The Harmony Museum will unveil a recently acquired barrel-rifling tool from the shop of an important local 19th century gunsmith the 8th Annual Antique Gun Show slated for Saturday, August 11.
Harmony’s own Charles Flowers made fine percussion rifles for hunting and target competition use from about 1850 until his death in 1897, according to a release from the museum. The rifling machine he used to cut bores in rifle barrels was donated to the museum early this year.
Two local experts, Ed Fish of Tarentum and show organizer Richard Rosenberger of Renfrew completed the restoration of the rifling machine, including reproduction of missing parts.
"It was Rick Rosenberger's idea to have an antique gun show, because Flowers was one of the last of the master makers of traditional Pennsylvania longrifles and the museum has a collection of 10 Flowers rifles. So while we don't limit it to guns from Western Pa-eastern Ohio, we work to emphasize the products of the region's 18th-19th century gunmakers," said John Ruch, Historic Harmony president.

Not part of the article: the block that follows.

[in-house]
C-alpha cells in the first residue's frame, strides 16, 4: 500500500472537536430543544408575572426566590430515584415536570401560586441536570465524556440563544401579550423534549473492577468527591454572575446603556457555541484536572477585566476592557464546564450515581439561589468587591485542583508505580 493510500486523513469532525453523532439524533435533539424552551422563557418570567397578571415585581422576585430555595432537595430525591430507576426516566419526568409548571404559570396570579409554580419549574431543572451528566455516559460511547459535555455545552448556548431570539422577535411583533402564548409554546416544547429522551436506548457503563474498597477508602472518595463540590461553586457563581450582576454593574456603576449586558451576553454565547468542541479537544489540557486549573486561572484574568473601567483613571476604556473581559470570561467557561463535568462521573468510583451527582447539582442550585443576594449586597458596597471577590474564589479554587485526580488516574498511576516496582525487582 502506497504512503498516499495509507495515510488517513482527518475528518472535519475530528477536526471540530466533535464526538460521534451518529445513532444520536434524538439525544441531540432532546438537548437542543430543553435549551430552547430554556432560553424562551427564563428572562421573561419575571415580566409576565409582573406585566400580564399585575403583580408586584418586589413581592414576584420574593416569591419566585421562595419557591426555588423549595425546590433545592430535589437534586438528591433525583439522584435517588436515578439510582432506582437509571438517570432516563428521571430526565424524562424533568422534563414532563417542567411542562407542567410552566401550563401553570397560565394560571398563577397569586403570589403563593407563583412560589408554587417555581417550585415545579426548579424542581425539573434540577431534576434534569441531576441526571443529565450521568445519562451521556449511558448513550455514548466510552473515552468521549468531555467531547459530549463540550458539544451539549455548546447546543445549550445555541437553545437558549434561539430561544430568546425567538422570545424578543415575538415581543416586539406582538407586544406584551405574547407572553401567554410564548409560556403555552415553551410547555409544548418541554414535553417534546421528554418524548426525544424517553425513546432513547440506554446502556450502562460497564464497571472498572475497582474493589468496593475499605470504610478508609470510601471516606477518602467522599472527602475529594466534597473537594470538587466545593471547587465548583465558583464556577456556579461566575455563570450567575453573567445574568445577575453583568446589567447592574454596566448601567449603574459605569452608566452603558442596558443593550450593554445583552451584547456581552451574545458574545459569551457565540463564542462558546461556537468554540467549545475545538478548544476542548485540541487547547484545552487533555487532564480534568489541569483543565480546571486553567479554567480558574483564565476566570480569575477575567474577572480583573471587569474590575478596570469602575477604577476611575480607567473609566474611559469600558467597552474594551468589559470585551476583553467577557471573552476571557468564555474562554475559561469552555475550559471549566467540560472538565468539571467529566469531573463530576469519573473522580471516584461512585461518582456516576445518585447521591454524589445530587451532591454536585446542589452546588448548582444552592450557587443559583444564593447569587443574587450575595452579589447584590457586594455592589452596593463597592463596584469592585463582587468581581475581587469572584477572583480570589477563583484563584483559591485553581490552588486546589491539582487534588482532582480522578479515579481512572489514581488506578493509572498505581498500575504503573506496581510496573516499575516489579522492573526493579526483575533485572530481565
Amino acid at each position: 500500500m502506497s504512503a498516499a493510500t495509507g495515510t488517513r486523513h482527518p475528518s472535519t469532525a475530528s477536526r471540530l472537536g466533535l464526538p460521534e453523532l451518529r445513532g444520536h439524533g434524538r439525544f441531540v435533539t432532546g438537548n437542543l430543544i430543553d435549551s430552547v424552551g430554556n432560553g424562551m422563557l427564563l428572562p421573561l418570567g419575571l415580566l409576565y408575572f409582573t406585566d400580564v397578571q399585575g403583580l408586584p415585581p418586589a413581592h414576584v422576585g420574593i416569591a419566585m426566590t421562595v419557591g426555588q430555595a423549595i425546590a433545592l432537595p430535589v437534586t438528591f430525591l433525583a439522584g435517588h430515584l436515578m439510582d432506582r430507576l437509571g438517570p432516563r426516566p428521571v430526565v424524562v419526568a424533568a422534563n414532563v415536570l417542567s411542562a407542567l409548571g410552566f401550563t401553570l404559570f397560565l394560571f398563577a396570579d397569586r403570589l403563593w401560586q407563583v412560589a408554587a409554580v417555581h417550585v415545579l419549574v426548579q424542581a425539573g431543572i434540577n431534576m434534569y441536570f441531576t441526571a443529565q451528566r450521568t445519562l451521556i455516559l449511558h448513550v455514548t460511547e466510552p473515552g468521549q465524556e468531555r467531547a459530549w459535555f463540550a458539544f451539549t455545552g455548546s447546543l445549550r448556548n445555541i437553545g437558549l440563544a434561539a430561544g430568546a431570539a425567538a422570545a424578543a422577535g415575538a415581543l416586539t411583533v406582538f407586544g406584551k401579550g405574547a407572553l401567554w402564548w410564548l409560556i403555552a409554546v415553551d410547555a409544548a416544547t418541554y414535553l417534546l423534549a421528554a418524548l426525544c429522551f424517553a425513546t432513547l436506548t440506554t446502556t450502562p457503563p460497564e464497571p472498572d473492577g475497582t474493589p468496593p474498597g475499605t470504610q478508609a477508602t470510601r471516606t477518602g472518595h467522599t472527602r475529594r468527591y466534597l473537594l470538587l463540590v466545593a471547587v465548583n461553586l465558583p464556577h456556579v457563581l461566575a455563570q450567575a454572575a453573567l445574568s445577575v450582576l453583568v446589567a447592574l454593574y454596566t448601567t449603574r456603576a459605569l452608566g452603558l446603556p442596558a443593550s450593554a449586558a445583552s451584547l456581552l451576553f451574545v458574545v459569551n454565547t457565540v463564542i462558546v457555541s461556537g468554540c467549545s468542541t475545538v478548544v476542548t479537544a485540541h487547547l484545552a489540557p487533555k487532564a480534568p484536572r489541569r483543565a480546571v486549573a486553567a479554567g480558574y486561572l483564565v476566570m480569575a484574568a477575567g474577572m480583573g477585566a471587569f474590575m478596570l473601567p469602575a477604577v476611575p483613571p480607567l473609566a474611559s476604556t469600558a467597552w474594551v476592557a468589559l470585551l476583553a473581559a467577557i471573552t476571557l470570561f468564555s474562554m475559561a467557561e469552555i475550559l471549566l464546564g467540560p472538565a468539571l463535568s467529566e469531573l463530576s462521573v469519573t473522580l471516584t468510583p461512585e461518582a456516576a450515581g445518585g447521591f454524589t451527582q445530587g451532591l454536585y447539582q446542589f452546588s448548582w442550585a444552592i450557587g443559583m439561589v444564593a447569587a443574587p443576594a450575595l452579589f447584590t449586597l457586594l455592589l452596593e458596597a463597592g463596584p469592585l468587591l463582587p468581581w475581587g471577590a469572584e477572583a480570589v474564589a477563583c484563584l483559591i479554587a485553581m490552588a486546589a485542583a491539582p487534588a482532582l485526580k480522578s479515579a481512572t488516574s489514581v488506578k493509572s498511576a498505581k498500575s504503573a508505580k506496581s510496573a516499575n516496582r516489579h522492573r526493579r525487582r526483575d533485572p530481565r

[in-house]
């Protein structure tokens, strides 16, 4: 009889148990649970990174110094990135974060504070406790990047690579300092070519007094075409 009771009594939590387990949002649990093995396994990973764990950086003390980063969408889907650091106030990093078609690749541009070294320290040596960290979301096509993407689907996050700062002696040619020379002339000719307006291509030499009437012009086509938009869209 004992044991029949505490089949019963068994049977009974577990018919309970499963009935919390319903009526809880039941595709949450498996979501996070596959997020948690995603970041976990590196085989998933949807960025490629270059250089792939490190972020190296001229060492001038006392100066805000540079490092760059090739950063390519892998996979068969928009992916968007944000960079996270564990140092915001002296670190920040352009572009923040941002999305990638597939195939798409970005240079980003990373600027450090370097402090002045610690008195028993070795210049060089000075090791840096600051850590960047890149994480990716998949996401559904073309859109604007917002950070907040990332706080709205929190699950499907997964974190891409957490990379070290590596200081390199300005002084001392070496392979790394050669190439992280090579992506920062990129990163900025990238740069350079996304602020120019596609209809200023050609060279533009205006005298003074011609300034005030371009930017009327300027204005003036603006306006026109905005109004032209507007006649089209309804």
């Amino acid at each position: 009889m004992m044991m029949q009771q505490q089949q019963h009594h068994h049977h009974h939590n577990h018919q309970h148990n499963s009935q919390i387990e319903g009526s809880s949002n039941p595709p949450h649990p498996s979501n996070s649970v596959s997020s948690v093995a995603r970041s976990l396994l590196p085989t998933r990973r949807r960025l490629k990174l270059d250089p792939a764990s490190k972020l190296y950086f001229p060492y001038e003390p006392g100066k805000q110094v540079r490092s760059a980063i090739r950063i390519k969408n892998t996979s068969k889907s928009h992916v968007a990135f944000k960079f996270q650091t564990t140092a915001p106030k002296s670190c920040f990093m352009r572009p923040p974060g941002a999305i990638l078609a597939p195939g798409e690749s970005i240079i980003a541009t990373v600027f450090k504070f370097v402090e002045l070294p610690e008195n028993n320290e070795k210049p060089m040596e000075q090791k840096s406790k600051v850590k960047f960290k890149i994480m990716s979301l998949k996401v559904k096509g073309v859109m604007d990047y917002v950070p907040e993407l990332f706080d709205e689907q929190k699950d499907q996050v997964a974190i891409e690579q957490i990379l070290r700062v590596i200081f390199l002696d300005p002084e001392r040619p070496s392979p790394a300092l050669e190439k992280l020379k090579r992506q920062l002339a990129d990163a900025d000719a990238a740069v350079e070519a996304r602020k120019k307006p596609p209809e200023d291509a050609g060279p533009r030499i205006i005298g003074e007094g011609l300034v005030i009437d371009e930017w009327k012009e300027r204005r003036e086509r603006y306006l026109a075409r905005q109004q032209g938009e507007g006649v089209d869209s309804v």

According to Ruch, previously unknown examples of Flowers’ work have surfaced at each of the museum’s shows, some for sale, others brought in by people seeking more information about their treasured rifles. The show includes a display of several Flowers rifles, and this year’s will include an example found in western Pennsylvania this spring. Also exhibited will be a photograph, donated by a descendant two years ago, that is the only known image of Flowers.
Ruch said museum representatives have seen or know of about 100 surviving rifles made by Flowers.
Over 30 dealers and collectors will have with displays emphasizing pre-1898 western Pennsylvania and eastern Ohio guns and accoutrements. Many of the firearms and other items displayed are of historic, technical and, usually, craftsmanship or artistic significance.
Ruch said exceptional examples of highly accurate 18th and 19th century Pennsylvania flintlock or percussion long rifles, often called Kentucky rifles as later use became widespread among pioneers settling the Ohio Valley, are considered works of art in metal and wood. Many of the guns will be for sale.
"Modern firearms - post-1898- are not allowed," said Ruch.
The show will be held 9 a.m. to 4 p.m. in the museum’s Stewart Hall, 218 Mercer St., Harmony. Show admission is $5, with proceeds benefiting museum operations.
Information about the show and exhibitor registration is available from the museum or 724-452-7341.